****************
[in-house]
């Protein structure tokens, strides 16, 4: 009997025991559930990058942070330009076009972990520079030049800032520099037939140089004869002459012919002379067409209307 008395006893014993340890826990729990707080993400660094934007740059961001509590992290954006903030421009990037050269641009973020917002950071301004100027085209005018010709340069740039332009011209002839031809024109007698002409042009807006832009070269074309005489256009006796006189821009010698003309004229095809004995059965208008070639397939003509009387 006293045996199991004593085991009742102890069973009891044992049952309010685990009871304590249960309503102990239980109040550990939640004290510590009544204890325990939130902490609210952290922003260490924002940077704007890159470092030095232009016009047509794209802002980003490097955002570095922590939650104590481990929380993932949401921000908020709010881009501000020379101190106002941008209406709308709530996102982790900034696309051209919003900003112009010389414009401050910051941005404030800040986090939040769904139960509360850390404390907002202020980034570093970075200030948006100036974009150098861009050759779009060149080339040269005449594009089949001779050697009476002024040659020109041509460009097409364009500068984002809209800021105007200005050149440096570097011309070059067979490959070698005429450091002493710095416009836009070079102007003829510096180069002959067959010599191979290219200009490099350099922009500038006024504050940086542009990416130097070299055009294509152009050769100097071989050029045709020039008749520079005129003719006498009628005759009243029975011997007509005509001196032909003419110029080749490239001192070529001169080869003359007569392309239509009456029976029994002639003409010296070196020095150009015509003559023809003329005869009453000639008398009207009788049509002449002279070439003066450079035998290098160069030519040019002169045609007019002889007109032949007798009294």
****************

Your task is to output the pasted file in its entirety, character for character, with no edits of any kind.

[in-house]
């Protein structure tokens, strides 16, 4: 009997025991559930990058942070330009076009972990520079030049800032520099037939140089004869002459012919002379067409209307 008395006893014993340890826990729990707080993400660094934007740059961001509590992290954006903030421009990037050269641009973020917002950071301004100027085209005018010709340069740039332009011209002839031809024109007698002409042009807006832009070269074309005489256009006796006189821009010698003309004229095809004995059965208008070639397939003509009387 006293045996199991004593085991009742102890069973009891044992049952309010685990009871304590249960309503102990239980109040550990939640004290510590009544204890325990939130902490609210952290922003260490924002940077704007890159470092030095232009016009047509794209802002980003490097955002570095922590939650104590481990929380993932949401921000908020709010881009501000020379101190106002941008209406709308709530996102982790900034696309051209919003900003112009010389414009401050910051941005404030800040986090939040769904139960509360850390404390907002202020980034570093970075200030948006100036974009150098861009050759779009060149080339040269005449594009089949001779050697009476002024040659020109041509460009097409364009500068984002809209800021105007200005050149440096570097011309070059067979490959070698005429450091002493710095416009836009070079102007003829510096180069002959067959010599191979290219200009490099350099922009500038006024504050940086542009990416130097070299055009294509152009050769100097071989050029045709020039008749520079005129003719006498009628005759009243029975011997007509005509001196032909003419110029080749490239001192070529001169080869003359007569392309239509009456029976029994002639003409010296070196020095150009015509003559023809003329005869009453000639008398009207009788049509002449002279070439003066450079035998290098160069030519040019002169045609007019002889007109032949007798009294």